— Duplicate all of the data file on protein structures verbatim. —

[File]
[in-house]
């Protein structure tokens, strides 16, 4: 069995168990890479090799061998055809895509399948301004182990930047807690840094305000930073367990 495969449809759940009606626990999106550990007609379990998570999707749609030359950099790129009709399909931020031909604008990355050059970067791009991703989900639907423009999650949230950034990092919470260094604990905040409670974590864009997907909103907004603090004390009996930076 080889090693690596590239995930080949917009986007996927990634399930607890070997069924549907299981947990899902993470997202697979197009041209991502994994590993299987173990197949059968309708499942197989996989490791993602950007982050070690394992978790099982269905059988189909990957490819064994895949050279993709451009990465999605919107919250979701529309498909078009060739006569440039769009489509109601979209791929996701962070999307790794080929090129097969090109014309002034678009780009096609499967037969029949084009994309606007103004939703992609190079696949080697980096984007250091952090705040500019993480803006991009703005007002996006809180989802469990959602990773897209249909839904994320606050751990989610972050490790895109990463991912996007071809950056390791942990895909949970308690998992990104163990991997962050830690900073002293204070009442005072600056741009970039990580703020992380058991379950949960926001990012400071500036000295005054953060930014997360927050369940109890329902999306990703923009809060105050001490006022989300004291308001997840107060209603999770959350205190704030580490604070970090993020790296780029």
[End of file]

[in-house]
């Protein structure tokens, strides 16, 4: 069995168990890479090799061998055809895509399948301004182990930047807690840094305000930073367990 495969449809759940009606626990999106550990007609379990998570999707749609030359950099790129009709399909931020031909604008990355050059970067791009991703989900639907423009999650949230950034990092919470260094604990905040409670974590864009997907909103907004603090004390009996930076 080889090693690596590239995930080949917009986007996927990634399930607890070997069924549907299981947990899902993470997202697979197009041209991502994994590993299987173990197949059968309708499942197989996989490791993602950007982050070690394992978790099982269905059988189909990957490819064994895949050279993709451009990465999605919107919250979701529309498909078009060739006569440039769009489509109601979209791929996701962070999307790794080929090129097969090109014309002034678009780009096609499967037969029949084009994309606007103004939703992609190079696949080697980096984007250091952090705040500019993480803006991009703005007002996006809180989802469990959602990773897209249909839904994320606050751990989610972050490790895109990463991912996007071809950056390791942990895909949970308690998992990104163990991997962050830690900073002293204070009442005072600056741009970039990580703020992380058991379950949960926001990012400071500036000295005054953060930014997360927050369940109890329902999306990703923009809060105050001490006022989300004291308001997840107060209603999770959350205190704030580490604070970090993020790296780029």